Monday, October 15, 2012

In Baseball Everything Evens Out

Let's start with an amazing statistic. In Game 3 of the Yankees' ALDS series with Baltimore Raul Ibanez became the first player to hit two home runs from the ninth inning on in a postseason game. That's not the amazing statistic. The blasts ended the Orioles' streak of 16 consecutive extra inning wins. That's not the amazing statistic either. Even more remarkable was that this year the Baltimore Orioles were the first team to go an entire season without suffering a loss on a walk off play since 1900! Wow!

But in the ALCS something new is happening. The Yankees, who have ended benefiting from memorable and unbelievably bad calls by umpires, are now getting the short end of the stick.

Against Baltimore in 1996 Derek Jeter hit a long flyball that should have been caught at the right field fence by Tony Tarasco. As we all know, a young fan named Jeffrey Maier reached out and caught it instead. In 1999 Chuck Knoblauch did not tag Jose Offerman. Umpire Tim Tschida, however, ruled that he had, and on deck hitter Nomar Garciaparra did not get a chance to hit.  Three years ago, Minnesota's Joe Mauer hit a ball down the left field line that Melky Cabrera failed to catch. It landed several inches inside the foul line and bounced into the stands for a ground rule double. Except that umpire Phil Cuzzi, who had a very good view of the play, called it a foul ball. 

Now the tables have turned. The bad calls are going against the Yanks and - no surprise here - Joe Giradi is now in favour of video replays after controversial calls. In Game 1 of the ALCS, Tiger starter Doug Fisher was clearly struggling. He had narrowly extricated himself from a bases loaded jam in the first,.

In the second inning, again with the bases loaded, Robinson Cano hit a tough grounder to short. Jhonny Peralta fielded it and threw to first. His throw reached Prince Fielder just after Cano's foot touched the bag. It was a surprising missed call because umpires look for the runner's foot and listen for the smack of the ball hitting the first baseman's glove. (You can't look at two things at the same time.) If they hear the smack before they see the foot hit the bag, the batter-runner is out. But Rob Drake called Cano out and Fister settled down. The Tigers went on to win. The Yankees, Raul Ibanez aside, don't need the umps wiping out any of the rare hits they get.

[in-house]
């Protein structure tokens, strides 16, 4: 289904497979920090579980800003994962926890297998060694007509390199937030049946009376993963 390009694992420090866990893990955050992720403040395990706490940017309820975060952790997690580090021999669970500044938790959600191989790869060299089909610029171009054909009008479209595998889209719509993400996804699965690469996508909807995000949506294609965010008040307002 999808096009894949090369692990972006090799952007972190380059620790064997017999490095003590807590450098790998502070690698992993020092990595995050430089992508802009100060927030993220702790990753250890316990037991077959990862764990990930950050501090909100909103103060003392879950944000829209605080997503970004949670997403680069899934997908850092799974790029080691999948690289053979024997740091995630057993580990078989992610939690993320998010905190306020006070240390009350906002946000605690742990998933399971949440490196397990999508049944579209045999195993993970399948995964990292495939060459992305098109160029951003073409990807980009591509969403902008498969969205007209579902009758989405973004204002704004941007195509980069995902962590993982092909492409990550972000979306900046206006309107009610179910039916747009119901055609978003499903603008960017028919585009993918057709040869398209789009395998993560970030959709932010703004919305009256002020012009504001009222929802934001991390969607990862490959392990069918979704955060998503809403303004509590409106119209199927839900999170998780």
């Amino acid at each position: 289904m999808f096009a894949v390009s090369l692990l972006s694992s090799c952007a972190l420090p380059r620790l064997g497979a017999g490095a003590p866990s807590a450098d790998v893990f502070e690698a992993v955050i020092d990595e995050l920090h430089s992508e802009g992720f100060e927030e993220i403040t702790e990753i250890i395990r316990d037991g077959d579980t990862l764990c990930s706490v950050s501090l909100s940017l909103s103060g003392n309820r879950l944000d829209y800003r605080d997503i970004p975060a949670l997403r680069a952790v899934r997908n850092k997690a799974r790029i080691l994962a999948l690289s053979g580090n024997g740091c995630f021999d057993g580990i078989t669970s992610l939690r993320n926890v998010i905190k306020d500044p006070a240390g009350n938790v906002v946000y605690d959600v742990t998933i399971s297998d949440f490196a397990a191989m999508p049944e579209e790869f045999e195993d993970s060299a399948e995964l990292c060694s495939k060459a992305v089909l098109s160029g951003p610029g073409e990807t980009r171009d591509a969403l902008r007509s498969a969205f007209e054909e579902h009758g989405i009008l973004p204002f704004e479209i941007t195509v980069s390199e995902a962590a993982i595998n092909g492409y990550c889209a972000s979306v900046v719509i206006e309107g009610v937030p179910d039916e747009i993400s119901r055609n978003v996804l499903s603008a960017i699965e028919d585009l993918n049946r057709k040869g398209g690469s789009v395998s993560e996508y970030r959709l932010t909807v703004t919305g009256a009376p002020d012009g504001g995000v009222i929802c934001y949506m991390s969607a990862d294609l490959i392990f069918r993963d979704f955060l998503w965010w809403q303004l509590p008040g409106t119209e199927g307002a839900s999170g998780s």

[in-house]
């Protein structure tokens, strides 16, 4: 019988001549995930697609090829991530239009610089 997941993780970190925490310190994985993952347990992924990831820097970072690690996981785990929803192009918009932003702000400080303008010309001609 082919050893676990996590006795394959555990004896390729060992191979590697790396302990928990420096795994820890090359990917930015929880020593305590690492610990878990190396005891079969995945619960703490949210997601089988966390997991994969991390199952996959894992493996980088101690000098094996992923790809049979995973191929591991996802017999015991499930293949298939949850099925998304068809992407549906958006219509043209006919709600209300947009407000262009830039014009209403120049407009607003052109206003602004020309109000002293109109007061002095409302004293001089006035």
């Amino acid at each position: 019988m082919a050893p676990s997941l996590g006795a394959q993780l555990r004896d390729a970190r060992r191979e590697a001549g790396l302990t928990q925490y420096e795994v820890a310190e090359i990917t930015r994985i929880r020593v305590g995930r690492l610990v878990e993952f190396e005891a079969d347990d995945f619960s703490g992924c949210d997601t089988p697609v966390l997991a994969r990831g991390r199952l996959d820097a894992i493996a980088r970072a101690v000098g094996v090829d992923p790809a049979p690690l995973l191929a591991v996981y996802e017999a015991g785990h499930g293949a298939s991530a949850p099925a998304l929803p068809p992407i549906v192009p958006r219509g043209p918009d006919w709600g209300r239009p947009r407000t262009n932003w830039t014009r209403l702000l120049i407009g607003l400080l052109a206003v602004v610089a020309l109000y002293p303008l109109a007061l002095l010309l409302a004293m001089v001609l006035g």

Of course lightning struck again on Sunday night when Nick Swisher made a great throw to Cano, who clearly tagged Omar Infante out. But umpire Jeff Nelson, who was in good position to make the call, blew it. The Bombers (do they need a new name this October?) ended up down by three instead of the less than awesome Tiger bullpen needing to protect a one run lead. So now, with calls going against the Yankees, will the league change its mind about video replays?

I will admit that, as a former umpire, I would prefer to have the umps' decisions stand. But, what if a call is clearly wrong? It happens. An ump, even a great one, does simply blow it once in a while. Instead of the officials running off the field or looking at monitors under a blanket to review calls how about this? Simply have a league official in the press box call down to the crew chief after seeing a replay that showed a call to have been obviously incorrect. The call can be reversed, no argument, no ejections, the game proceeds as it should have. Enough said.

What up with Robinson Cano setting a record with 26 consecutive hitless at bats in a series? Shut the front door! A-Rod sure, or Granderson maybe, but Cano? Such a sweet swing. Such talent. Say it ain't so. Yankee hitting coach Kevin Long, who got a lot off creds for making an even better hitter out of Granderson after he came to New York, is having to answer lots of questions now. Can you imagine what hot water he'd be in right now if the boss (Steinbrenner) were still alive? Yikes!

I was a good hitter when I played baseball. (People call it hardball in Canada. Of course a lot of Canadian also say back catcher, as if there's a  front catcher.) I was not a great hitter. Though I once taught at a Blue Jays instructional camp (for teenagers, not minor leaguers) I don't claim to be an expert on hitting.

But what is with so many struggling Yankees letting nice first pitches go by and getting behind on the count? The Yankees like to work the count, put pressure on the pitcher, force up his pitch count, and get lots of walks. But it ain't working. Opposing pitchers know A-Rod and other Yankees will let the first pitch go by and they're grooving them right down the middle. Granderson, however, is swinging at first pitches.  They are all inside and low- and he is missing them badly.

Suddenly, several of the  Yankee hitters - definitely Cano- simply cannot judge whether pitches are fastballs, changes or sliders. When they guess, they seem always to be wrong. They look awful. It's as if every pitcher they face is Sandy Koufax. It's painful for a Yankee fan to watch.

I am absolutely amazed that Detroit is using Justin Verlander against New York in Game Three. Why not save him for the World Series? They sure don't need an ace to get out the 2012 postseason Yankees. Heck, Yankee fans would just as soon the Tigers started Kate Upton, Verlander's girlfriend. Whether Verlander has reached first base with her you can be guaranteed the Yankees wouldn't. At least she'd be fun to watch.

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